Minister Bowen to the Secretary of State.
Caracas, January 6, 1905.
Sir: I have the honor to inclose herewith copies of notes exchanged with the minister of foreign affairs in regard to the payment of the claims of the foreign bondholders.
My note to him was purely personal and written in great haste, immediately after I had discovered that President Castro was entertaining a proposition to add 130,000,000 to the diplomatic debt.
The answer I received was so friendly in tone that I called at once upon the minister of foreign affairs, and suggested that he should submit to President Castro a plan for settling all pending questions with foreign nations. I outlined the plan (copy of which I inclose), and this morning he called on me and said that President Castro would authorize me to propose it to you.
This afternoon he brought me a letter (of which I inclose herewith a copy), and Which contains an unsatisfactory modification of my plan, inasmuch as it ignores the settlement of the claims of the European creditor nations. When I pointed out to the minister of foreign affairs that defect in the letter, he said: “My letter to you should be regarded as the first step.”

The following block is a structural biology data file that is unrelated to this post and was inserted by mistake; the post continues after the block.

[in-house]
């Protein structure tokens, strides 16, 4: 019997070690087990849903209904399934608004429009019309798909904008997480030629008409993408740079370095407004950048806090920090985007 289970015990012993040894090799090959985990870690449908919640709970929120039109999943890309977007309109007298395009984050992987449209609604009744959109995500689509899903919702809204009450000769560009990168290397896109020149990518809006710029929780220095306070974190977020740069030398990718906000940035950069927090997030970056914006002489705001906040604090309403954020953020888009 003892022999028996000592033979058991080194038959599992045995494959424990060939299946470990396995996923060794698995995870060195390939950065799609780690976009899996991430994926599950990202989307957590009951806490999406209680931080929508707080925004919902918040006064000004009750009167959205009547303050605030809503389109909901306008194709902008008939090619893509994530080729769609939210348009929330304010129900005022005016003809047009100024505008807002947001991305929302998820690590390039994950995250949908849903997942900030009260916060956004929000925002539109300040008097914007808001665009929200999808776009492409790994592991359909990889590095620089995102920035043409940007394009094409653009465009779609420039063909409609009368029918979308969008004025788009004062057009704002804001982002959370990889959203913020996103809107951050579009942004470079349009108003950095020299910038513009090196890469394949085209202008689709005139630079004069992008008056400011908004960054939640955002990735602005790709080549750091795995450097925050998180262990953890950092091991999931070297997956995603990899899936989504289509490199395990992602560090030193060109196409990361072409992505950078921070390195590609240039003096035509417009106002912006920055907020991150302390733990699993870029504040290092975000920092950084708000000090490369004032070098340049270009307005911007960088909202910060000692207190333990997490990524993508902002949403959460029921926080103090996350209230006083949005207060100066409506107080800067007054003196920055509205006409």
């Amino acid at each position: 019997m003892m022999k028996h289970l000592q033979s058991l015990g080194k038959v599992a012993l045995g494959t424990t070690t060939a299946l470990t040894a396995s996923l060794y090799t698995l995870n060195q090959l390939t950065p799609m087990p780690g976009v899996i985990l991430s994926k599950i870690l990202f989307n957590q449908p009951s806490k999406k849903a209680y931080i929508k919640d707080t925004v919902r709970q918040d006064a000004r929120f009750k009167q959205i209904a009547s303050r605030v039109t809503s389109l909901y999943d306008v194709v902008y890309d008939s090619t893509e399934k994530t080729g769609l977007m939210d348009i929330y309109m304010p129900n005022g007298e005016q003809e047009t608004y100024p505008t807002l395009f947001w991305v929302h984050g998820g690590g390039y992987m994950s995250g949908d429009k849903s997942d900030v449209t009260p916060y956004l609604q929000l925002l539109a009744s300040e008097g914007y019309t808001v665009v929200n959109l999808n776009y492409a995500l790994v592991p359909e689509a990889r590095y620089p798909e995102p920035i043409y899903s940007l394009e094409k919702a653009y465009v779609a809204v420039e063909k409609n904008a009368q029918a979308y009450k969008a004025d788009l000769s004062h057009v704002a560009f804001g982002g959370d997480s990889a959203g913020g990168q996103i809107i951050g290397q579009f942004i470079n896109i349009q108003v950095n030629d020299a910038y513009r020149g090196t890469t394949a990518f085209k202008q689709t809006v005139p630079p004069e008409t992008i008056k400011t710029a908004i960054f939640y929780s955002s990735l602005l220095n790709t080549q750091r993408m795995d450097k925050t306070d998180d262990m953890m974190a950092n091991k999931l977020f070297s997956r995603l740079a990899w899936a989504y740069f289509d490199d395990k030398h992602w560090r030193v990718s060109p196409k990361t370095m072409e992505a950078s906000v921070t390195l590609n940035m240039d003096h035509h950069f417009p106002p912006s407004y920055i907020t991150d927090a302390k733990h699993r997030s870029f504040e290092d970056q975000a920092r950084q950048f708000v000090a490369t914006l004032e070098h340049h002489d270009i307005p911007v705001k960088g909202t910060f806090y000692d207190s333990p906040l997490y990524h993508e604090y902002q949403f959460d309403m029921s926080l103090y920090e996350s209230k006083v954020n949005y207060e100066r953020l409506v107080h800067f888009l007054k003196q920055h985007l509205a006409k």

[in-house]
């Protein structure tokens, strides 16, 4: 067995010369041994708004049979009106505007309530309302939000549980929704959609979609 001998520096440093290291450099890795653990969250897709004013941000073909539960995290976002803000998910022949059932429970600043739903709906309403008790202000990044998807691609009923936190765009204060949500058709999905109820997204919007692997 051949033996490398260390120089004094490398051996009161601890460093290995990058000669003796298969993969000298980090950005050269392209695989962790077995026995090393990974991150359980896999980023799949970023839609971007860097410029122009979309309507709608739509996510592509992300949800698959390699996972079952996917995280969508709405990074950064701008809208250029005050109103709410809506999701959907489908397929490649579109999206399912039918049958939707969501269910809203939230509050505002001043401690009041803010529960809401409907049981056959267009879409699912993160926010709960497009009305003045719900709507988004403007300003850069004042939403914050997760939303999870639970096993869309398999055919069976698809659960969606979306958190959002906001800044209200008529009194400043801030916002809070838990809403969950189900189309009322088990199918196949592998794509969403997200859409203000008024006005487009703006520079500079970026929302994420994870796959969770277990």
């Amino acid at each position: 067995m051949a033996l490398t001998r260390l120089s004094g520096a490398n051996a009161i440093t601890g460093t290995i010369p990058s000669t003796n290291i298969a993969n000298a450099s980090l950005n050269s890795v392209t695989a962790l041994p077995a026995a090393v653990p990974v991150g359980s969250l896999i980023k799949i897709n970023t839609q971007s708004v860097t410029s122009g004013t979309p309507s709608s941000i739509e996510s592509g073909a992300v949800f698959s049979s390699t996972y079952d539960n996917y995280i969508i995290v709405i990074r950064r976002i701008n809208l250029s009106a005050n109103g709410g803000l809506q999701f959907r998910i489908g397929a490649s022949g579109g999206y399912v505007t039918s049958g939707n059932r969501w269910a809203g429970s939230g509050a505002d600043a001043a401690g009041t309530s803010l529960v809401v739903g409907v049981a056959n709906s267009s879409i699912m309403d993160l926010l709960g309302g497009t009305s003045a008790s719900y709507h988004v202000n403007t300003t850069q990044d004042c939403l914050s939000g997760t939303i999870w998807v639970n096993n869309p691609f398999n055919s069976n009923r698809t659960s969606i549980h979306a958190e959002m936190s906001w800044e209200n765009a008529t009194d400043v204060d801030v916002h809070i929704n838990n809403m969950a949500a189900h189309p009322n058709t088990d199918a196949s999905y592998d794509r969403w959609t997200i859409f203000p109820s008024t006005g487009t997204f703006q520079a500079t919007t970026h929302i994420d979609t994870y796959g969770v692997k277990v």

I then asked him whether President Castro intends to submit to arbitration all of his pending disputes, including the asphalt case. He answered: “Certainly.”[Page 1011]
I then intimated that no arrangement could possibly be satisfactory that ignored the right of the other creditor nations to have their claims also submitted to arbitration. He answered: “We shall, of course, have to take up that question when we hear that Washington desires it to be settled.”
I then agreed to send a cablegram to you in regard to what had been done. A copy of the cablegram I inclose herewith.
I have, etc.,